8. OP
    FredSonoma

    FredSonoma Member

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    Hm.... I will try the fish bones, thanks!
     
  9. Stuart

    Stuart Member

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    Fish heads are free :) And so much more manageable than cow heads. And if you add a fair bit of vinegar when you start cooking the broth, all the bones/scales (all the hard stuff in fact) become very soft and edible within a couple of days. If you get the vinegar/calcium ratio right, the resulting broth isn't acidic at all. So you get to eat the lot.
     
  10. narouz

    narouz Member

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    How do you get yours, mt?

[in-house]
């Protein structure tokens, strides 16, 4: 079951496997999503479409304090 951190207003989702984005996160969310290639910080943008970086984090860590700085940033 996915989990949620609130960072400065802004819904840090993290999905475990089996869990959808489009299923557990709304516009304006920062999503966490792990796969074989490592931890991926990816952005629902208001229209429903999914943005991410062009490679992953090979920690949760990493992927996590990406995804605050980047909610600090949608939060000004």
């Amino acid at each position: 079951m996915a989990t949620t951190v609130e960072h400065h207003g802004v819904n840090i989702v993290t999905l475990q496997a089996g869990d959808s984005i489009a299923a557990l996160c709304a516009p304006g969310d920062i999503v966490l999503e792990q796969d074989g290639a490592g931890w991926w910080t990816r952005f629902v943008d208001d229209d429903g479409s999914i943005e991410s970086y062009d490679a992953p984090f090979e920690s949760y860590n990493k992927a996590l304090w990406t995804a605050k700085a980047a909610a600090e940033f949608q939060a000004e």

11. answersfound

    answersfound Member

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    When you spend so much of your life in a high serotonin state, and you begin to move towards a lower serotonin state, it certainly will feel very weird.
     
  12. mt_dreams

    mt_dreams Member

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    fish gelatin powder is too expensive for my blood. Especially since fish stock is so cheap.
    Like Stuart mentioned, they're either giving the heads away for free if you have a good relationship with fish sellers, or they're dirt cheap otherwise. Stay clear from any heads from fatty fish or you'll end up having to move. The vid below also implies that there's thyroid within the heads, which if true, is a bonus.

    https://www.youtube.com/watch?v=4VRCE7Y8btk